When we think of the most accomplished and popular rock bands, they tend to have one or two people in charge – usually the songwriters. Glenn Frey called it “song power” and used it to explain the power dynamics in The Eagles:
“A rock band is not a perfect democracy. It’s more like a sports team. No one can do anything without the other guys, but everybody doesn’t get to touch the ball all the time.”Glenn Frey, History of the Eagles.
History tells us that, at some point, the other guys in the band will often get fed up with being in the background and either leave the band or raise such a stink that they get some concessions. Stu Cook and Doug Clifford forced John Fogerty to let them write songs for a Creedence Clearwater Revival album with disastrous results. Jason Newsted quit Metallica. Alan Wilder left Depeche Mode while Dave Gahan threatened to unless he was allowed to write songs for the band’s albums. As for the Eagles, Frey and Don Henley may have been happy in their roles as was benevolent dictators, but others in the band, particularly Don Felder and Joe Walsh, resented being underlings and this underlying tension was one of the main reasons why the band broke up.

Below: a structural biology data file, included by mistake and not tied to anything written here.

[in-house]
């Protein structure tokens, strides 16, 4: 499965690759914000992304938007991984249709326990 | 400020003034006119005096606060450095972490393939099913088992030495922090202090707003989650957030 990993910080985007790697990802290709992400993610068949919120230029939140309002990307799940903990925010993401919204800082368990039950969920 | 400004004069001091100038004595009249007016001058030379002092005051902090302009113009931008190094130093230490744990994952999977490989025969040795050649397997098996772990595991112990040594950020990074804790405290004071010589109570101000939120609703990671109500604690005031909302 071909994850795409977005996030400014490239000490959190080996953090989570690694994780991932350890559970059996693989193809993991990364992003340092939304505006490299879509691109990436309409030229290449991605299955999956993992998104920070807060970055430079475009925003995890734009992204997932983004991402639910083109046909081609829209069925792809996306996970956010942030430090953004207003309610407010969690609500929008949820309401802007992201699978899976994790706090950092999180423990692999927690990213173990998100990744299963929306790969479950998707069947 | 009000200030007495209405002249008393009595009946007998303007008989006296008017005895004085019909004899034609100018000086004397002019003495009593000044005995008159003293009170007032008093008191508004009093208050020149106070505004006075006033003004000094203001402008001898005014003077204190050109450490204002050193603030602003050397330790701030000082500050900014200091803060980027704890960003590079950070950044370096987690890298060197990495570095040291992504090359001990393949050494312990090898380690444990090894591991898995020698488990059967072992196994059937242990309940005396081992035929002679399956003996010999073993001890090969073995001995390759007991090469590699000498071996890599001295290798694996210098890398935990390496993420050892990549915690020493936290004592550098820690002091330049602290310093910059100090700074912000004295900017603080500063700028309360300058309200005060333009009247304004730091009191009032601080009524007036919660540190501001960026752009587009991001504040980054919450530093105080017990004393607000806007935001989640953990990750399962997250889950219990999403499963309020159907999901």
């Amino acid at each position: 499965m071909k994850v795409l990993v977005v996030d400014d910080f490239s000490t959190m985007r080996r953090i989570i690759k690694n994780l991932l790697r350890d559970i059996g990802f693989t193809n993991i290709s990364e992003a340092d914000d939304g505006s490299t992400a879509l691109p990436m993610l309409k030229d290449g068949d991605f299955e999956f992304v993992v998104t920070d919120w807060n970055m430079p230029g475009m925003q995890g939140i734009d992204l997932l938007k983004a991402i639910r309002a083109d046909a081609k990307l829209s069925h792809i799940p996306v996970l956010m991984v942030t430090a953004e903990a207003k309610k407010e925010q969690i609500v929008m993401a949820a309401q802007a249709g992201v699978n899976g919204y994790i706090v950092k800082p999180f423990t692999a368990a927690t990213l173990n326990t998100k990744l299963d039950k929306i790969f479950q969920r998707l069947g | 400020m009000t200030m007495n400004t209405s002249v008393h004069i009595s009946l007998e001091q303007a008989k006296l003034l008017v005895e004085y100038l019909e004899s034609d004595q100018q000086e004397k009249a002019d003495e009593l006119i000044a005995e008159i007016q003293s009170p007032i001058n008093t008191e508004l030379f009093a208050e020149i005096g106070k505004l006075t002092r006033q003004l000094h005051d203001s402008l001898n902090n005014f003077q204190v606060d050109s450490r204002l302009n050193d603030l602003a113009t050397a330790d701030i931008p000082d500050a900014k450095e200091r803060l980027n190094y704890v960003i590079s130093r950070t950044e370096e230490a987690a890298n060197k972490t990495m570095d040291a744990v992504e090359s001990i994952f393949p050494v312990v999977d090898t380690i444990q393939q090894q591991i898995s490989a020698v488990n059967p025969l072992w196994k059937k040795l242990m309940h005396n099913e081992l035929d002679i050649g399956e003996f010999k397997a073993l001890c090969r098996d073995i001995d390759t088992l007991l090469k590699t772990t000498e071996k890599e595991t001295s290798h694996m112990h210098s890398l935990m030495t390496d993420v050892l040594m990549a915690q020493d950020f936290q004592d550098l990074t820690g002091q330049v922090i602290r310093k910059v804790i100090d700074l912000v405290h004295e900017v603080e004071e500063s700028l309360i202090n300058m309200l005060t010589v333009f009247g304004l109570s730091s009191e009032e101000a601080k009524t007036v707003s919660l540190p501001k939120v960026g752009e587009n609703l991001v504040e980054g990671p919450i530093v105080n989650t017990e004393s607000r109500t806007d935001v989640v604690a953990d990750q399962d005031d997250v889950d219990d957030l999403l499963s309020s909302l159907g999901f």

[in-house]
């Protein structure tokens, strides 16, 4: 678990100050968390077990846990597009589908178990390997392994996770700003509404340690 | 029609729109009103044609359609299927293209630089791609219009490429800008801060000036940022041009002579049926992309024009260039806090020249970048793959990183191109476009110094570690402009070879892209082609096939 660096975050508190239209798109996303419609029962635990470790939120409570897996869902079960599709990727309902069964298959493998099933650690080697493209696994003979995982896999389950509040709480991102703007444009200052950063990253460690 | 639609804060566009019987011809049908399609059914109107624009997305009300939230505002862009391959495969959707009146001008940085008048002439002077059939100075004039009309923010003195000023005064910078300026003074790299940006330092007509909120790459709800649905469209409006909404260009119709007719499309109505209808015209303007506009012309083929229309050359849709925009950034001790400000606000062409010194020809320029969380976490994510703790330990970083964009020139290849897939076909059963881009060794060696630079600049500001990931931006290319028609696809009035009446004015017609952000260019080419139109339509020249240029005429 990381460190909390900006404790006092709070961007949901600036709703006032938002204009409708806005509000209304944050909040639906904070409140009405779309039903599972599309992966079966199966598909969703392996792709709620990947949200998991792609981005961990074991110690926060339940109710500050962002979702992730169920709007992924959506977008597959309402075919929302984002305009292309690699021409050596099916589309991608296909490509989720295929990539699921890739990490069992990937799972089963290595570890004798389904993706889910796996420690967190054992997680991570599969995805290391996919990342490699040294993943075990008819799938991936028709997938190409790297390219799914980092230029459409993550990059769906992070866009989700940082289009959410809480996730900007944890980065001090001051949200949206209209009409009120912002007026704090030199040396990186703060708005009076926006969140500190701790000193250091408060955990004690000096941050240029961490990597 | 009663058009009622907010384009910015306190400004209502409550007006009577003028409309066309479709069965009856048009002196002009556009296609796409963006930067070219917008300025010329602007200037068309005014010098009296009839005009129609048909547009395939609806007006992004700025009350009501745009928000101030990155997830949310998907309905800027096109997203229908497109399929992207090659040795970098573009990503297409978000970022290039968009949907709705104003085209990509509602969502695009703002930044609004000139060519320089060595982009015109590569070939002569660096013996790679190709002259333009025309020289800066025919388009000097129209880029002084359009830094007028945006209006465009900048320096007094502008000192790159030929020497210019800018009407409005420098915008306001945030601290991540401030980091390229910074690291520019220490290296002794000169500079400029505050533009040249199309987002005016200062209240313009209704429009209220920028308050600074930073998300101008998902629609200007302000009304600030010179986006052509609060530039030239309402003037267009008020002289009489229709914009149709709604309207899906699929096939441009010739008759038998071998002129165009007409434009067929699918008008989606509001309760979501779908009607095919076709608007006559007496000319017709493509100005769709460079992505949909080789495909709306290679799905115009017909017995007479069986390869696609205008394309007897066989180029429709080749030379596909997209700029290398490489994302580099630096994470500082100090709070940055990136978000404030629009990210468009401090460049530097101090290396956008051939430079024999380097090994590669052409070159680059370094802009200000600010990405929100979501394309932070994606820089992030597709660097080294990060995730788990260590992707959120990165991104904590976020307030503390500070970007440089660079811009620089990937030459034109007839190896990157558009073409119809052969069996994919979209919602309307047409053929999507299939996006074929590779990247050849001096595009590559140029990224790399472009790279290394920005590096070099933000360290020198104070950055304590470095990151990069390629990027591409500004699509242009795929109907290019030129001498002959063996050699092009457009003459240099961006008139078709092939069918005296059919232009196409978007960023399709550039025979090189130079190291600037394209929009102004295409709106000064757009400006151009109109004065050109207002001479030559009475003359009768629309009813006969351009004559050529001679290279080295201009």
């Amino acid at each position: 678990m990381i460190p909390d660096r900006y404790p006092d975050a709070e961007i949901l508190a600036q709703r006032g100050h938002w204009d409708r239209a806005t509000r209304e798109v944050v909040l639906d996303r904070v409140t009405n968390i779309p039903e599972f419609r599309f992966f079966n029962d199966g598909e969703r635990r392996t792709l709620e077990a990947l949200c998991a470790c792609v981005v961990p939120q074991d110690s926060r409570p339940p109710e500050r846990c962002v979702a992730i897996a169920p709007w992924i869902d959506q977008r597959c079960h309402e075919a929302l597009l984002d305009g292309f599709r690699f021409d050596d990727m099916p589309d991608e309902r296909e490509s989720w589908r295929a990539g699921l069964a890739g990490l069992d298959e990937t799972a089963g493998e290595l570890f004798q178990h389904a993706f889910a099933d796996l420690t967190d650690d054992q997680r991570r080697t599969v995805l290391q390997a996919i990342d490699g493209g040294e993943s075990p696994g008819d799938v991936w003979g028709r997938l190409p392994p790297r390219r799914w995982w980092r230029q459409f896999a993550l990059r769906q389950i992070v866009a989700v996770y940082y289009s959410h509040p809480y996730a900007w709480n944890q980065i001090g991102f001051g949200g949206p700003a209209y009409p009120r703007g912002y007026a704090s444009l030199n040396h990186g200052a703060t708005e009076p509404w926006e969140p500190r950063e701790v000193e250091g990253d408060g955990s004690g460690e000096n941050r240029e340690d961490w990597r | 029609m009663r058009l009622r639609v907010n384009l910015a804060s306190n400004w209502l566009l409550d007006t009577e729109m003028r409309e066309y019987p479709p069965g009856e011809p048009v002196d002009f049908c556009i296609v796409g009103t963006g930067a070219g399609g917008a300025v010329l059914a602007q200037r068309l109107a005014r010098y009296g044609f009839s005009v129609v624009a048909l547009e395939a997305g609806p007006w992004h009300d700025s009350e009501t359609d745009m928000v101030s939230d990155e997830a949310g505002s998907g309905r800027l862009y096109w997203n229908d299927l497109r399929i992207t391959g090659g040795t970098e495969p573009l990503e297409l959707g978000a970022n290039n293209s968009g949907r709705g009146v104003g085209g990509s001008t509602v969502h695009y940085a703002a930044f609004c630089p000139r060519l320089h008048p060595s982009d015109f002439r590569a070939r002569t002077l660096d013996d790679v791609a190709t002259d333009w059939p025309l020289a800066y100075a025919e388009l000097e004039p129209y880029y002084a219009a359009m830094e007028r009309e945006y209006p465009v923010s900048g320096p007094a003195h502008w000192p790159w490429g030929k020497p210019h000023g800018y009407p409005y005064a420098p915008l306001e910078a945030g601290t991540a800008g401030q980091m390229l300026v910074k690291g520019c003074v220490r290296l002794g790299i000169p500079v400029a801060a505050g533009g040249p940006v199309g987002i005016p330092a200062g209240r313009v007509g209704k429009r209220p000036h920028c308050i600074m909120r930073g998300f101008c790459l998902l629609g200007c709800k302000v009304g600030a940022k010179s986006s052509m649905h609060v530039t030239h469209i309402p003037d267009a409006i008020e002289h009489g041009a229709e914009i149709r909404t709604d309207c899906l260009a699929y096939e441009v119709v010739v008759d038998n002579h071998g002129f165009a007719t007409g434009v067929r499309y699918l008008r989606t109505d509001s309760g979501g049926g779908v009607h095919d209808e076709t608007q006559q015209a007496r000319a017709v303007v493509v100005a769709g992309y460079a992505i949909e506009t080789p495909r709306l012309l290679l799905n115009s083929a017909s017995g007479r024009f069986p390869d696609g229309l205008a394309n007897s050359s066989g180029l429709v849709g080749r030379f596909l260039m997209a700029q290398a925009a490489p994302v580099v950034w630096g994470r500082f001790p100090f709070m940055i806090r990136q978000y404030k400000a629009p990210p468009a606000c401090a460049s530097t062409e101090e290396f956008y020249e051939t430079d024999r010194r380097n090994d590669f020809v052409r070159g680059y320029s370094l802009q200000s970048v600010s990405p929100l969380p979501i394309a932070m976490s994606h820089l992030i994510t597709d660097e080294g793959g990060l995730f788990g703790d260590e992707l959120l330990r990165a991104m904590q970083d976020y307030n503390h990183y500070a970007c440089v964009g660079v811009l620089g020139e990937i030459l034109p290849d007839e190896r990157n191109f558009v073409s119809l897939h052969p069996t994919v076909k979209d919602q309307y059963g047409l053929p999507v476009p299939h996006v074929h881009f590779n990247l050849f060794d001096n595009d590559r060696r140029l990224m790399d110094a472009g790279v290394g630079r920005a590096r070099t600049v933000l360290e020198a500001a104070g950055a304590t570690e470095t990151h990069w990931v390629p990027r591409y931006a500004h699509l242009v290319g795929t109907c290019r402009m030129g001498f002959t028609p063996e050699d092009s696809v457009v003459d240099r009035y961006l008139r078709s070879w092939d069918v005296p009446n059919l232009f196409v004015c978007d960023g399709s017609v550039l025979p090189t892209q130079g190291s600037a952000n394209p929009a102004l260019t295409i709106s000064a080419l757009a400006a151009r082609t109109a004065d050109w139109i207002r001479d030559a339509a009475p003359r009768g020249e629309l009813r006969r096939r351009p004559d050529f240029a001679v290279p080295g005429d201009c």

Pink Floyd was no different, and when things finally came to a head in the early 1980s, it touched off years of litigation, decades of inconsistent artistic output from all parties involved, and sustained personal enmity and hatred that not even the promise of a triumphant one-off reunion at the biggest charity concert of the 2000s could fully fix.
This is the album that started all of that.(more…)